Pac-Man Works Better than Prozac.

Pac-man Works Better than Prozac

I have discovered a scientific study that demonstrates that video games are potentially more beneficial than pharmacological products for injury victims who suffer from depression.

The Scientific Study

Carmen V. Russoniello, PhD.  Dr. Russonello is a Professor and the Director of the Center for Applied Psychophysiology at East Carolina University.  He, along with Matthew Fish, MS, and Kevin O’Brian, PhD recently published a study entitled “The Efficacy of Casual Videogame Play in Reducing Clinical Depression:  A Randomized Controlled Study.”

The purpose of the study was to determine whether playing video games could help people with depression.  The study divided people with depression into two groups.  The first group played video games three times per week and the second group surfed the internet for the same amount of time.  Those who played video games reported significant decrease in depression symptoms.

This is an important for our injury clients.  We help people with catastrophic or life-changing injuries.  Many times those kinds of injuries cause depression.

Traditional medical therapies generally include prescription drugs.  Most of us want to avoid taking prescription drugs because of the risk of side effects.  This study proves that playing video games can be as effective or in some cases more effective than prescription drugs in alleviating the symptoms of depression.

Anecdotal Evidence

After reading this study, I met with a client who I know is suffers from depression.  He has a very serious neck injury.  He is in daily pain. It is permanent.  He has been diagnosed with depression as a result.  I can see it in his face.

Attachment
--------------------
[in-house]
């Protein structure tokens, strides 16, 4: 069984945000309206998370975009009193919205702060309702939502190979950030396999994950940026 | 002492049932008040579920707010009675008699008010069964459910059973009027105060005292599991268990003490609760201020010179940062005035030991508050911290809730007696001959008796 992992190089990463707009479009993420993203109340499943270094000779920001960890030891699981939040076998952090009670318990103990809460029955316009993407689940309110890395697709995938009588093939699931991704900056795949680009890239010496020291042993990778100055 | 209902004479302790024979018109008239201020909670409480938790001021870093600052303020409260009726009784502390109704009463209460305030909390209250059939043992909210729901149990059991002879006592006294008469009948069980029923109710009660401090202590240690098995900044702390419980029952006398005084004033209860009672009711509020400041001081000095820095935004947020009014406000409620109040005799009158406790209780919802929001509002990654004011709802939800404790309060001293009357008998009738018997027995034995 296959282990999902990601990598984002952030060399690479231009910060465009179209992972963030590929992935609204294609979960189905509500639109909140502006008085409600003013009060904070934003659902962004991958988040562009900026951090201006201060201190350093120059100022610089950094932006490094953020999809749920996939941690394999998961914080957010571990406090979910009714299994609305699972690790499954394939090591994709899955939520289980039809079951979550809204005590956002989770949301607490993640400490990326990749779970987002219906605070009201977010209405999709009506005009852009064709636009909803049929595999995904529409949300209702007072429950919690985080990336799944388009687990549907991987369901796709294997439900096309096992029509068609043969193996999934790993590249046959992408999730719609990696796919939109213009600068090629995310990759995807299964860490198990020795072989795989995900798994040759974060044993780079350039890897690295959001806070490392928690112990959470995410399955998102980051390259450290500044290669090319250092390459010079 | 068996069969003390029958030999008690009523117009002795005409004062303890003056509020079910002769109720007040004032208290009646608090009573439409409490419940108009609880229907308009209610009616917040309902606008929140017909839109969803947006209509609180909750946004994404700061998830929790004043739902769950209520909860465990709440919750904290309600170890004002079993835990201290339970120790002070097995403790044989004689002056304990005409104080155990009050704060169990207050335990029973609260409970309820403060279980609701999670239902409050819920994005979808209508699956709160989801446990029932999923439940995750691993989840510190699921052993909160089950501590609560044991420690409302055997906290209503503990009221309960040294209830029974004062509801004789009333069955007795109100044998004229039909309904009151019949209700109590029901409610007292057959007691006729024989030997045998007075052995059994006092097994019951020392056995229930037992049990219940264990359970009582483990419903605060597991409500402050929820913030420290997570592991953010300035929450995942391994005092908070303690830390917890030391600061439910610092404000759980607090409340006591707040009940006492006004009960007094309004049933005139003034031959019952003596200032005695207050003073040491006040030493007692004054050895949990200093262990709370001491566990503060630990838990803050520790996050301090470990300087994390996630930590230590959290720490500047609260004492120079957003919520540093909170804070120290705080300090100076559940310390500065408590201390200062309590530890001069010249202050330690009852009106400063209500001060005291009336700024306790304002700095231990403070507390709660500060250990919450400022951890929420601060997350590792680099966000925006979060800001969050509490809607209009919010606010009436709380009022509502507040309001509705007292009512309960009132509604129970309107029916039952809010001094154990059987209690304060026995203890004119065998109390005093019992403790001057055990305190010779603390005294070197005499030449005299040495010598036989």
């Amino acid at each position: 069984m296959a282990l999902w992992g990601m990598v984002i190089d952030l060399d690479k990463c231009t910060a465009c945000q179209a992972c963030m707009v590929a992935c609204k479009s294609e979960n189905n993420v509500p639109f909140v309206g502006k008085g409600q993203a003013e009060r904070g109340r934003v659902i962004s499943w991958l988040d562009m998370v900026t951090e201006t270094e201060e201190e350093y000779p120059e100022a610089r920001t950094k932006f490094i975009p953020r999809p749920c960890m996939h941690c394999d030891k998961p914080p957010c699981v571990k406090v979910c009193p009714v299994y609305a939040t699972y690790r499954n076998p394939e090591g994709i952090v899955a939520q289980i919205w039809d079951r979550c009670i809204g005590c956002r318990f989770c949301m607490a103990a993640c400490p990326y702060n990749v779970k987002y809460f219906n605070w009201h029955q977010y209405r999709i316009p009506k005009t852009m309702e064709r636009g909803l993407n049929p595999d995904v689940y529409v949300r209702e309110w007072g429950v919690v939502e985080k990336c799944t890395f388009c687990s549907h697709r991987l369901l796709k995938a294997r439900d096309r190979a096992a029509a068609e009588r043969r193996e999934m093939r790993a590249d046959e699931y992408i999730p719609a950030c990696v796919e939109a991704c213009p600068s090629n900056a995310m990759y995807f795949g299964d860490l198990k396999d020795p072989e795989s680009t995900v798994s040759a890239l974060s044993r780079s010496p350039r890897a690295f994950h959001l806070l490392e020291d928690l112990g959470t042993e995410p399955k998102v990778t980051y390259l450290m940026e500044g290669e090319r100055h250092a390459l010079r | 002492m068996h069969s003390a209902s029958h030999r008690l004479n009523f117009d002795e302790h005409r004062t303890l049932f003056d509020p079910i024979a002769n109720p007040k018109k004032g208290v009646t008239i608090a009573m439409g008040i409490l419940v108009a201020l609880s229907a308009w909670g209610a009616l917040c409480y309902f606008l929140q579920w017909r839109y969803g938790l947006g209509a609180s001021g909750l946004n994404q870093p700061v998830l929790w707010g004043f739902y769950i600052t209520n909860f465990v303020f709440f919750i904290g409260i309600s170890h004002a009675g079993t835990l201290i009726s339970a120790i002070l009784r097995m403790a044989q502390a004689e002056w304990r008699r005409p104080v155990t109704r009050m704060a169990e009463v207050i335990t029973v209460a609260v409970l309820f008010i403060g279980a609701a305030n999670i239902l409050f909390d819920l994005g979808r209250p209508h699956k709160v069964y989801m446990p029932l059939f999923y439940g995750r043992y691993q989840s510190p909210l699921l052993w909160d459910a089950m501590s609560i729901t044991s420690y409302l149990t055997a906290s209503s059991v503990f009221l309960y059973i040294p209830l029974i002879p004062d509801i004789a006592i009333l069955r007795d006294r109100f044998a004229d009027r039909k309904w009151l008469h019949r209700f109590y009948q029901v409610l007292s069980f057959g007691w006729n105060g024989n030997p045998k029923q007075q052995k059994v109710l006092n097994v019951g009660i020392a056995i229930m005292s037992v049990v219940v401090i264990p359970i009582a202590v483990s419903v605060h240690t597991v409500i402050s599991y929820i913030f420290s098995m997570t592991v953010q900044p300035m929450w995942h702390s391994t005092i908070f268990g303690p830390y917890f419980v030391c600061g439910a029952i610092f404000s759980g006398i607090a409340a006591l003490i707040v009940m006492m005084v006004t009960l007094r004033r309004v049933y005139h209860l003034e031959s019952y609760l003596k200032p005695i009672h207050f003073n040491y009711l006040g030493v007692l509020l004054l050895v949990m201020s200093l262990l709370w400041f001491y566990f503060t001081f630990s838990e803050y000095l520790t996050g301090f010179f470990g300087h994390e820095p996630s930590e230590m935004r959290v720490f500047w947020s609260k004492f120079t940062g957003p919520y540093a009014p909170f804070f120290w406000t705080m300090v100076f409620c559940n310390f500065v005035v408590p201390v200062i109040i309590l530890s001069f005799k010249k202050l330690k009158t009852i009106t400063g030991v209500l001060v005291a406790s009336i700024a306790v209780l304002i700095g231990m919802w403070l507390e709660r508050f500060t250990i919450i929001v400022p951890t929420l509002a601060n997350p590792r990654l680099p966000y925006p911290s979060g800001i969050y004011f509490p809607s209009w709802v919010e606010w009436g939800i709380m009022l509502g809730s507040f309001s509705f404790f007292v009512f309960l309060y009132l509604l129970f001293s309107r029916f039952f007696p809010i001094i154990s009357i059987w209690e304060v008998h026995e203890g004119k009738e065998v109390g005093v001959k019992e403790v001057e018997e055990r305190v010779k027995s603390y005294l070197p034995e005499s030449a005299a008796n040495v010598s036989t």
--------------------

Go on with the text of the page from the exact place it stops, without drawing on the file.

I hesitated to bring up the study.  He is counting on me to help him with the financial challenges presented by his injury.  I thought he might be insulted by me bringing up "VIDEO GAMES!" as a component of the solution.  I brought it up anyway.

His expression changed.  His eyes glistened.  It took him a minute to respond.   He regained his composure.

"That is what I have told her!" he said and motioned to his wife.  She had been giving him the business for wasting his life playing video games.  He went on, "They keep me from doing things I shouldn't.  They help me."  Again, he struggled to collect himself emotionally.

I knew what he meant.  He meant playing video games kept him from drinking, using drugs or hurting himself. 

How great is that?!  He was completely vindicated.  Scientific research had completely validated his guilty pleasure.

I learned about this study from an on-line TED video presentation given by dynamic speaker and game designer, Jane McGonigal.   A link to the video follows:

http://www.youtube.com/watch?v=lfBpsV1Hwqs